In the late ‘’80’s and early ’90’s I would accompany my husband on his business trips to Vancouver, British Columbia. While he worked I got to play tourist in one of the most beautiful cities in the Pacific Northwest. One of my favorite places to visit was Stanley Park. According to the City of Vancouver’s website, Stanley Park is a, “magnificent green oasis in the midst of the urban landscape of Vancouver.” Outside of the Aquarium at Stanley Park stands a bronze sculpture of an orca created by Bill Reid. Reid was a Canadian, artist and regarded as one of the most significant Northwest Coast artists of the late twentieth century. The sculpture stands an impressive 5.5 meters/18.5 feet high and is a wonder to behold. The right side of the plaque on the sculpture says: Skana - The Killer Whale known by the Haida to be chief of the world beneath the sea who from his great house raised the storms of winter and brought calm to the seas of summer. He governed the mystical cycle of the salmon and was keeper of all the oceans living treasure.
Skana (pronounced skah-NAH), was also a female killer whale who lived at the Vancouver Aquarium, and one of the first killer whales captured for exhibition. She passed away on October 5th, 1980 from a fungal infection at the young age of 17. I never met that Skana and her story is one that sadly has been told in other variations for decades due to an unfortunate time in our history known as “the capture era.” You can learn more about this sad era in Sandra Pollard’s book, “Puget Sound Whales for Sale: The Fight to End Orca Hunting” (2014).
It wasn’t until decades later that I would actually see another Skana, L79, living wild and free in the Salish Sea. I had seen orcas while commuting to work by ferry near my home on an Island near Seattle. It is ALWAYS thrilling to see an orca in the wild, but my glimpses of them had been fleeting, and usually from far away. One day, while doing volunteer work for the Seattle Aquarium, watching for endangered marine mammals from shore, I saw J8 Spieden, ride the wake of a tug-boat. Though I viewed her from a great distance and through a spotting scope, I was entranced. Wow, an 80 year old whale playing in the waves got my attention! (NOAA had been on scene, and one of their biologist got a great shot that same day of J8 that made the front page of the Seattle Times).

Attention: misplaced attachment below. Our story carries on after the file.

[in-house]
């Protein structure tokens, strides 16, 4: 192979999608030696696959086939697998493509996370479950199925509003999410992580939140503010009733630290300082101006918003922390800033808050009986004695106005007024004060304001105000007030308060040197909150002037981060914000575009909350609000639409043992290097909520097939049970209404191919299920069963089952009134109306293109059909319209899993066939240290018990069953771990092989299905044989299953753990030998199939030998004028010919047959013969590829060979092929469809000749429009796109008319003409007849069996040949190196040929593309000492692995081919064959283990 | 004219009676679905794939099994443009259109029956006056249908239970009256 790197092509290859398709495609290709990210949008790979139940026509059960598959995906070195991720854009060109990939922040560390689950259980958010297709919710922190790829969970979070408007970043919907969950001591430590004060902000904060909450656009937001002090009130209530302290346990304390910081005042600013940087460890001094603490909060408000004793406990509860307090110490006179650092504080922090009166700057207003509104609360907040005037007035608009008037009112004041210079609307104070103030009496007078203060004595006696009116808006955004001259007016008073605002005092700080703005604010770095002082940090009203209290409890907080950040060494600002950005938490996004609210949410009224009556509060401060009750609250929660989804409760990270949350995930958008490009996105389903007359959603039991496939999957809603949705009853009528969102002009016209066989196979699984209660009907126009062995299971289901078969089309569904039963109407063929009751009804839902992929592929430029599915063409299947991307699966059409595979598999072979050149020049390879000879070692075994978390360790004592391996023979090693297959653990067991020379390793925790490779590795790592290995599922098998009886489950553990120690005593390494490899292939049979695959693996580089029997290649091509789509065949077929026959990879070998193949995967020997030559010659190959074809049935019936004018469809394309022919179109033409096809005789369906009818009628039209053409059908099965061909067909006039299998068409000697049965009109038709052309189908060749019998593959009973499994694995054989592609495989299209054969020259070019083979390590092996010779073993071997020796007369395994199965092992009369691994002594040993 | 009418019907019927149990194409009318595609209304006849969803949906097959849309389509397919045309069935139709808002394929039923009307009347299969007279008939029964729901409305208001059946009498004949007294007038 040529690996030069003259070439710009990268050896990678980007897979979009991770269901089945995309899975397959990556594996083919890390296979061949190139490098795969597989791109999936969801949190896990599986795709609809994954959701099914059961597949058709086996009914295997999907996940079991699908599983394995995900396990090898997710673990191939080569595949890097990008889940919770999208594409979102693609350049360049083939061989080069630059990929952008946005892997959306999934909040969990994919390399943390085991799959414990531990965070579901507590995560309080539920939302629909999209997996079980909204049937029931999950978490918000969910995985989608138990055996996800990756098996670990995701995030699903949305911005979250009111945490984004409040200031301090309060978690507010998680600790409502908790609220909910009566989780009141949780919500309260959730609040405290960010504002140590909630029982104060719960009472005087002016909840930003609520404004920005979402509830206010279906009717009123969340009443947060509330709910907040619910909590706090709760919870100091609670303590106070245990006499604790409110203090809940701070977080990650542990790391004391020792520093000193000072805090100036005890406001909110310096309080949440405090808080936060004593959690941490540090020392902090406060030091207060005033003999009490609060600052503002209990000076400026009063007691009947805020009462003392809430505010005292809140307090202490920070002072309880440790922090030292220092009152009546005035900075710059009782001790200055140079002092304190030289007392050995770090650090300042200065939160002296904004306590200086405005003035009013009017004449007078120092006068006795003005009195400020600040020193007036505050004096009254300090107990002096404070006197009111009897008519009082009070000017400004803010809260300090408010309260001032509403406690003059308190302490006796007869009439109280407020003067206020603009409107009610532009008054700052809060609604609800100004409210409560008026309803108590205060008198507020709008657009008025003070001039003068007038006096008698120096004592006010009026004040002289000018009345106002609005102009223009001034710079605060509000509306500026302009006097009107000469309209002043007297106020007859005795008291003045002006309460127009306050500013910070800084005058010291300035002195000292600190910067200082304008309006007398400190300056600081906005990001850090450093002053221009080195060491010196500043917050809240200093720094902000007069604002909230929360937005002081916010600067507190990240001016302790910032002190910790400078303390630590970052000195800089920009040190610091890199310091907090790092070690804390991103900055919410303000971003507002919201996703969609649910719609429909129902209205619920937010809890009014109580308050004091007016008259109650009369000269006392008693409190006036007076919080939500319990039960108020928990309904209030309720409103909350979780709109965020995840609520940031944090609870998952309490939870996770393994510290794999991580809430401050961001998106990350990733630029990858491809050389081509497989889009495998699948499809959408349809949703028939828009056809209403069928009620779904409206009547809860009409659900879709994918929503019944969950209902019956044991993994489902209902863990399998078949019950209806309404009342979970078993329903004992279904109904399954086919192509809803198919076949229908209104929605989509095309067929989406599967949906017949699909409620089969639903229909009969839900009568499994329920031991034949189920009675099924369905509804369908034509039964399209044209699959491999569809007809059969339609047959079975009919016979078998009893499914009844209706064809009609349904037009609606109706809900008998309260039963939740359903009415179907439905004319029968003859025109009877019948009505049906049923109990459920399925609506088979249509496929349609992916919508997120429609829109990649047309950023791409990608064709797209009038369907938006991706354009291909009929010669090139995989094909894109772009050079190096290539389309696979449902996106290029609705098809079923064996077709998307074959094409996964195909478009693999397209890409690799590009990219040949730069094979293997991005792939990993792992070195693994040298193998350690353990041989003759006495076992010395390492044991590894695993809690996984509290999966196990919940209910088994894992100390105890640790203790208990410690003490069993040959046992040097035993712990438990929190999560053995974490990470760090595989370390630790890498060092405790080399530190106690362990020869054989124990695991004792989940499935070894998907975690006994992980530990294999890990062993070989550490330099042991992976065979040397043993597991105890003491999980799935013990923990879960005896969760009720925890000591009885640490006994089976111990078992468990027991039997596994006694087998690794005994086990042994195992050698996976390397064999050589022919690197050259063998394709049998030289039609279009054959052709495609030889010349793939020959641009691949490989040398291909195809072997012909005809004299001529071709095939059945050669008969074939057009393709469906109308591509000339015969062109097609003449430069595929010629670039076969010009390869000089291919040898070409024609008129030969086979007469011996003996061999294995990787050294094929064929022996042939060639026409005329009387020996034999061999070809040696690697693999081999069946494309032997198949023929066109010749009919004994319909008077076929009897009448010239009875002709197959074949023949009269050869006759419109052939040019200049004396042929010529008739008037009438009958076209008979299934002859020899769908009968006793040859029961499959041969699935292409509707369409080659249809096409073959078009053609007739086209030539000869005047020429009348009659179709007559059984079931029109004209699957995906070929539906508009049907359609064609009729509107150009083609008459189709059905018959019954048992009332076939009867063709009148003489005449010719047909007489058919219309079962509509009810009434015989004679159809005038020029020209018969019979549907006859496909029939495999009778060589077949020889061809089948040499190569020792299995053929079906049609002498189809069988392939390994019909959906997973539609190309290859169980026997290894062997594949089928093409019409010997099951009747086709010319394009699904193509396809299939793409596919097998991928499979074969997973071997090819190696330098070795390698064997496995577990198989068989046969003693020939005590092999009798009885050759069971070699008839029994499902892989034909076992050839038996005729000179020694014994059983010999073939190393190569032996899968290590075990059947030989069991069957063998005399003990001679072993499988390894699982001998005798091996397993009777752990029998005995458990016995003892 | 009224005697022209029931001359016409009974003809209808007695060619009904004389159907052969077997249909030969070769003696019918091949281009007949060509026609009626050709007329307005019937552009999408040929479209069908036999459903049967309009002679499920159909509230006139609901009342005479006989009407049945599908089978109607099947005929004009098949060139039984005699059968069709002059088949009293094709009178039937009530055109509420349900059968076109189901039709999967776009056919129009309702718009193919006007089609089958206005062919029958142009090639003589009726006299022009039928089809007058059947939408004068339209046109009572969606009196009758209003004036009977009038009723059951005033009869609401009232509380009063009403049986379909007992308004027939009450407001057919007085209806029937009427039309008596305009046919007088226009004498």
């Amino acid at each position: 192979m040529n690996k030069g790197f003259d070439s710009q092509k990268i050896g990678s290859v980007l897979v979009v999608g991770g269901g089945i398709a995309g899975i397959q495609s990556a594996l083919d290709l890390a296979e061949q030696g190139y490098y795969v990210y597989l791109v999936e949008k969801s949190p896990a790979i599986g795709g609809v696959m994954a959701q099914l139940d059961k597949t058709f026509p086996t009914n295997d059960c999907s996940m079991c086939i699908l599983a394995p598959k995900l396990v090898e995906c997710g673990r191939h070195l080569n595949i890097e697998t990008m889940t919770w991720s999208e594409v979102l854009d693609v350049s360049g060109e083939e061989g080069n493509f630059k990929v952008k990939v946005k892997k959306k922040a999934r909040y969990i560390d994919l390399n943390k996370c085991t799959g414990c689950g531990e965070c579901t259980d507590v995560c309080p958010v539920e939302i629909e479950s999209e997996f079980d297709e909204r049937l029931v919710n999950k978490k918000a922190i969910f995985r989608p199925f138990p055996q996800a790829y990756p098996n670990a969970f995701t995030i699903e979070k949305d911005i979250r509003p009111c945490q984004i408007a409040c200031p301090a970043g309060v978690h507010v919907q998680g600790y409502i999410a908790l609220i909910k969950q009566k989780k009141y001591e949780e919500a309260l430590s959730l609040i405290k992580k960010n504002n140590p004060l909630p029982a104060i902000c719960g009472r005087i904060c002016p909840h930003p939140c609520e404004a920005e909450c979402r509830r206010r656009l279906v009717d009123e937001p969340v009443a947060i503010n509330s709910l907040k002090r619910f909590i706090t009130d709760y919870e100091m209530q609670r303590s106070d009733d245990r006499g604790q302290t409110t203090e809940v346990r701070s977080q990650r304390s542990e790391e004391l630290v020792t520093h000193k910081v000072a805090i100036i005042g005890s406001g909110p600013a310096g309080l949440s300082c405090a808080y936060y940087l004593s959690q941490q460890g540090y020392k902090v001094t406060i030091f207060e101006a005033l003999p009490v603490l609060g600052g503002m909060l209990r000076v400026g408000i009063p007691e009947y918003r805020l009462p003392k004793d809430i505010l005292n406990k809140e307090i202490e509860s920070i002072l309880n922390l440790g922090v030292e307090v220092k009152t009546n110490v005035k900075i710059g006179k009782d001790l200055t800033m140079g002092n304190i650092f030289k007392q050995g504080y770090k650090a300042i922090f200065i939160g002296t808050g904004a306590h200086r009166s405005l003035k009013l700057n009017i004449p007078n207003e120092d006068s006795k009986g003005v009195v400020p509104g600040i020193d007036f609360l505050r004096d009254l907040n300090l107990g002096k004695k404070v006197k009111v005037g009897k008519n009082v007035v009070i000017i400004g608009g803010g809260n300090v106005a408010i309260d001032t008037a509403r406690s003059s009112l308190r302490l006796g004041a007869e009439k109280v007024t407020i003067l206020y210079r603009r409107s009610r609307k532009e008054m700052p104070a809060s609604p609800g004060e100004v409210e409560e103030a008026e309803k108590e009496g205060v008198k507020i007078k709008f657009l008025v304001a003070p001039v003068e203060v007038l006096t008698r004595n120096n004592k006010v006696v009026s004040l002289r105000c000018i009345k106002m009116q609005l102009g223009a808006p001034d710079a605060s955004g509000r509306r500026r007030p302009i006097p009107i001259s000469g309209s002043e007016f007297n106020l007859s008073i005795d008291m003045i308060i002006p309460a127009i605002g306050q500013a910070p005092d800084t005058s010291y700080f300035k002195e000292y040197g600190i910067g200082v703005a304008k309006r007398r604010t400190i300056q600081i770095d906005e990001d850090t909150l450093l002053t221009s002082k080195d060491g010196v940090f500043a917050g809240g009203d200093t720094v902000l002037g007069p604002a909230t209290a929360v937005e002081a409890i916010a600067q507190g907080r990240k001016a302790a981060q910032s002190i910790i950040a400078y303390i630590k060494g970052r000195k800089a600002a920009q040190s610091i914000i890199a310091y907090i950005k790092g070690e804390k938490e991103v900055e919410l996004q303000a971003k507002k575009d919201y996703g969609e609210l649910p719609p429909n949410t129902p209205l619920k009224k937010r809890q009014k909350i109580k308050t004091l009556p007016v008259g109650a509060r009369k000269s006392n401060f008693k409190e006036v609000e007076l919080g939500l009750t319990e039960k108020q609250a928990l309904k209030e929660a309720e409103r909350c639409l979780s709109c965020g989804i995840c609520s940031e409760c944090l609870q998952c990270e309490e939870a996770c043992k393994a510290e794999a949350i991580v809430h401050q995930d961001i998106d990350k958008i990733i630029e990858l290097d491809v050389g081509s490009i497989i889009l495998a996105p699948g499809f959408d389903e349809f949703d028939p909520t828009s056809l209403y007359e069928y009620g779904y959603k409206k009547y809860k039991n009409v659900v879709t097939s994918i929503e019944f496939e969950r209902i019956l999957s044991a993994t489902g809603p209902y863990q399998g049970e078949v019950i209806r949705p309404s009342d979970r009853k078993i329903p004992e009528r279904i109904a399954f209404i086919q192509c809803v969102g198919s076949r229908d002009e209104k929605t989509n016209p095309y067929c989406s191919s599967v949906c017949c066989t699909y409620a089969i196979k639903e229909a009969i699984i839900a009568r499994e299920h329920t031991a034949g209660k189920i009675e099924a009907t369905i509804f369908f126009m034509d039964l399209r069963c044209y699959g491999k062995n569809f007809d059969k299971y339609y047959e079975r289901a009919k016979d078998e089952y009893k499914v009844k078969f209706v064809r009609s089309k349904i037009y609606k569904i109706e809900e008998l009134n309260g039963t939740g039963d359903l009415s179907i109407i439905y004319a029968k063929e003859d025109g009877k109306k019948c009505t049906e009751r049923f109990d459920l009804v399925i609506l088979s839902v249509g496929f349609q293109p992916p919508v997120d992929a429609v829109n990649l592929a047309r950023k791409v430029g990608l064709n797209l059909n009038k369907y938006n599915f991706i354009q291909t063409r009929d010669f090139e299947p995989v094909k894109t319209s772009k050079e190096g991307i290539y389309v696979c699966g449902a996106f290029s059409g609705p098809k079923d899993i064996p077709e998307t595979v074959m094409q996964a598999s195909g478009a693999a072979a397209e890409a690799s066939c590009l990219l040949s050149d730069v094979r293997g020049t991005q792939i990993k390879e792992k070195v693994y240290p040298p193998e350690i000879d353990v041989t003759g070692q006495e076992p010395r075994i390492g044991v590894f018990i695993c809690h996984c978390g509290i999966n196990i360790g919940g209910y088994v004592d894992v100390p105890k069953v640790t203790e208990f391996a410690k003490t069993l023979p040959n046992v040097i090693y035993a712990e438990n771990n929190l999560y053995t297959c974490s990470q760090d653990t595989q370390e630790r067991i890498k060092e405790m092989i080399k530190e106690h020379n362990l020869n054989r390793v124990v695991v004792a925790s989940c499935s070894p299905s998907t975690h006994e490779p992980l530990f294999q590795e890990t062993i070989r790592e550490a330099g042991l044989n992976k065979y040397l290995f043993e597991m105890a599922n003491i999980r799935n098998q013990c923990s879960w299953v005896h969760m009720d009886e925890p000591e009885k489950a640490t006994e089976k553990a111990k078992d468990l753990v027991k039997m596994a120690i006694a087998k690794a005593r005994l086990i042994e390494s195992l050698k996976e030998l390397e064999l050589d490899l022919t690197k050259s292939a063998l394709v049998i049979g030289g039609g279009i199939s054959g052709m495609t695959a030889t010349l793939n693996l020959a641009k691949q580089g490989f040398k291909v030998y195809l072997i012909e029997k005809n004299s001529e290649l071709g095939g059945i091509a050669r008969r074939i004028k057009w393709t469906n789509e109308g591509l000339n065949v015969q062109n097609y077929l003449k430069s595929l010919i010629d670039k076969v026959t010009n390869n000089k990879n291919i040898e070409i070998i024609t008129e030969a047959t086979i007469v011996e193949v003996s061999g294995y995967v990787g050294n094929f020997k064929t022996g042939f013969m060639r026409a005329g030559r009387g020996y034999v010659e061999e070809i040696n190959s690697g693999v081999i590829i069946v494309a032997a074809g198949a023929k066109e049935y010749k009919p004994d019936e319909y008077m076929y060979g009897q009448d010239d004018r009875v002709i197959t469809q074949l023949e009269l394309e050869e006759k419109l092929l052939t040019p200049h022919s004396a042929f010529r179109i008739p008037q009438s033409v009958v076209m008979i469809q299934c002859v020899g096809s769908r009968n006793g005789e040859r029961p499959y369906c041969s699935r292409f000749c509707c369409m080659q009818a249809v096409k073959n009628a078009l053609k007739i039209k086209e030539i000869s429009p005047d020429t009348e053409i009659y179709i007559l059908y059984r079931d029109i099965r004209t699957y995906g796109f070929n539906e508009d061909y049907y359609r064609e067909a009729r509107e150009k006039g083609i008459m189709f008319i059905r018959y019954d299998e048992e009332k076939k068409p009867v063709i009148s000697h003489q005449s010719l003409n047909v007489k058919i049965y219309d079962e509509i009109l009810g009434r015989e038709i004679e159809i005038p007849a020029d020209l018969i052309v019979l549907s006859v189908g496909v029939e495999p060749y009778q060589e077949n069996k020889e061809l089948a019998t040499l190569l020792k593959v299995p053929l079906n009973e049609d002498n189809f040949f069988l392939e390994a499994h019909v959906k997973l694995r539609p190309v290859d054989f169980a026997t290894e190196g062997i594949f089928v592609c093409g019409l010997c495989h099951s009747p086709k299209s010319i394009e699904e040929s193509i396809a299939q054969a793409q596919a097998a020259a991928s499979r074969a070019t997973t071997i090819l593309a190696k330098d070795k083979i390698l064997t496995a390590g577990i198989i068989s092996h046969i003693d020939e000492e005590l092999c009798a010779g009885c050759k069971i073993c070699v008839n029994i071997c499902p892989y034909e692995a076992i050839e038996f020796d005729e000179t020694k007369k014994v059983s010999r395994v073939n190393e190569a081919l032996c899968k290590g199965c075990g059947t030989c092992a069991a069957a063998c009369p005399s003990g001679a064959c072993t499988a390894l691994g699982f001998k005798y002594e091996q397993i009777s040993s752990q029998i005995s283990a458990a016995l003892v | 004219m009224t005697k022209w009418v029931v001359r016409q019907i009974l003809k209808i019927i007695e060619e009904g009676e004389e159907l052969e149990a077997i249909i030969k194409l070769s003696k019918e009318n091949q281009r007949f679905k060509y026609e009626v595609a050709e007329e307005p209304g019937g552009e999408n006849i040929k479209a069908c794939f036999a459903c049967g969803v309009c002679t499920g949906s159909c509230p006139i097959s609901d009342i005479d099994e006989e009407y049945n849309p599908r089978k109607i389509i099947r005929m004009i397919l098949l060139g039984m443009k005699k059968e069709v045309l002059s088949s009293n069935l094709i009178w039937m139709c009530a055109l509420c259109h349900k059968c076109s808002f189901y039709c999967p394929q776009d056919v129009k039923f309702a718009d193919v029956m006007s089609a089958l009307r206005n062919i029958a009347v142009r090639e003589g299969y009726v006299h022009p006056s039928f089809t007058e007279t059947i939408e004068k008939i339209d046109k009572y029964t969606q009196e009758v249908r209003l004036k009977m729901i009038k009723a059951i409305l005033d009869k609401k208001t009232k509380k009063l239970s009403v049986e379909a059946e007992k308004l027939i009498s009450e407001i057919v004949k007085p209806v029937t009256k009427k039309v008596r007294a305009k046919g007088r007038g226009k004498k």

After that day seeing J8 surfing, I read everything I could get my hands on. The following summer I jumped into the car with my favorite companion, an Australian Shepherd named Indigo, and headed for San Juan Island and the famous Lime Kiln Lighthouse. During most of my drive to the island I listened to the orcas as they squeaked, called and whistled with each other live over the hydrophone at Lime Kiln. I could not wait to get to the island and prayed I wouldn’t miss them. After a spectacular, hour-long ferry ride from Anacortes, Indigo and I caught the San Juan Transit shuttle and arrived at Lime Kiln Park. We excitedly hopped out and hit the dirt trail down to the overlook just south of the light house. As we came around a curve in the trail I could not believe my eyes! A huge, black dorsal fin appeared right off shore. Then two more right next two it. I stood mesmerized as the three orcas slowly went down and came back up in a synchronized rhythm, seemingly breathing with the the rise and fall of the Salish Sea.
I stood not far away and watched, wishing I had brought my good camera, but was just happy to be there breathing in the salty air and listening to the group in front of me as they inhaled and exhaled along. After a bit, I headed on over to the lighthouse where I met Bob Ottis and a group of naturalists working on the rocks. I had barely settled in when an orca appeared just a few feet from where I sat and startled both Indigo and me! Bob and the girls working with him laughed and introduced themselves. We talked about the group of orcas hanging out at the southend of the park. They told me they were “logging,” which is described by The Center for Whale Research on their web page as, “resting at the water surface exposing its melon, upper back and part of its dorsal fin for a period of at least 10 seconds.” In Monika Wieland Shields recent book, “Endangered Orcas: The Story of the Southern Residents,” there is a wonderful story starting on page 71 called, “Alexis’s Morning at Salmon Bank.” In this imaginative story Monika describes what it might be like to be a Southern Resident orca looking for breakfast, and how, after tired from exertion she might want to, “catch a quiet nap while she logged at the surface to rest.”
I learned the big male I first spotted was L79 Skana, and that he was with his mom, L-22 Spirit, and younger brother Solstice, L89. I remembered the Skana sculpture from my Vancouver visits so long ago and marveled at the serendipity of it.
Originally being pulled into the realm of the orca by the mythical version of Skana, and now the SR, L79 Skana, my fate was sealed. I learned about the Marine Naturalist certification program with Cindy Hansen and went on to be a dedicated advocate for the Southern Resident orcas. I now work frequently with Cindy, and Amanda at Orca Network, and also with two other wonderful organizations, Wild Orca and Sound Action.
If you also have a passion for these amazing, iconic creatures, I urge you to volunteer your time and talent with an organization doing work to save the Southern Resident orcas. You can find 17 organizations listed on the actions page of the Orca Month website along a multitude of ways to help.